This past Tuesday, January 17 I took a personal vacation day from my day job to drive up to Sacramento to lobby our state legislature on behalf of the City of San Mateo.
The issue I was discussing with our state elected officials was the need for inclusionary, affordable housing in San Mateo.
As many of you know, the residents of San Mateo have stated repeatedly over the year that affordable housing in our City must create inclusive, diverse neighborhoods throughout our City, and not segregate families with low incomes into housing projects.
In 1991 (Measure H), 2006 (Measure P), and in 2011 (Measure G), voters in San Mateo have rejected the notion of separate housing units for people with low to very-low incomes. Instead, our City General Plan states that efforts to create affordable housing for residents must be spread evenly throughout our City.
However, due to a 2009 California court case known as Palmer v. Los Angeles, cities such as San Mateo are prohibited from requiring affordable, inclusionary housing in our City.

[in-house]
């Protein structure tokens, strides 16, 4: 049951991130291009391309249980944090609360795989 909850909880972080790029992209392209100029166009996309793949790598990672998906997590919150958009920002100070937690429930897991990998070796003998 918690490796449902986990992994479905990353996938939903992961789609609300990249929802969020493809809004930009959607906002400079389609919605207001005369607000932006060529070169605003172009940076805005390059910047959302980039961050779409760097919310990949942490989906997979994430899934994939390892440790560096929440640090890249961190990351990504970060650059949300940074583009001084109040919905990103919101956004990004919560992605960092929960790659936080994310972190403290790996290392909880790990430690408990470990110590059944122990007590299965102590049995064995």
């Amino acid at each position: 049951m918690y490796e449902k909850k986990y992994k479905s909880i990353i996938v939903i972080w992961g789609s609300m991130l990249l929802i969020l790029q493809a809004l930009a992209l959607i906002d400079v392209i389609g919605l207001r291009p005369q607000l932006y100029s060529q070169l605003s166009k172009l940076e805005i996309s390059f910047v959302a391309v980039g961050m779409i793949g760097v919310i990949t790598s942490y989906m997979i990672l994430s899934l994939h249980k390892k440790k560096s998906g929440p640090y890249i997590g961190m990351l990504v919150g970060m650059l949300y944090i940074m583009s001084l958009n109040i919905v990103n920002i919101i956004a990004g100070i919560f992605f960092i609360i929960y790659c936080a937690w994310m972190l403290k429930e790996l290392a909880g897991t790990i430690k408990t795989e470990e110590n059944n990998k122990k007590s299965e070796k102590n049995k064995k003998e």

The California State Senate is currently considering a bill that would change the law to allow the City of San Mateo to once again allow affordable, inclusionary housing, as voters have consistently stated is their preference in our City.
So this past Tuesday, I took the day to meet with a number of State Senators from throughout California to urge them to give the power back to the people of San Mateo by allowing inclusionary housing ordinances in towns that want them.
For over six hours I walked the halls of the State Capitol, taking the voice of San Mateo to Sacramento.
The day spent off work was worth it to me in order to continue to represent the will of the people of San Mateo. I will continue to work hard on these and other issues.
To read more about this issue, click here.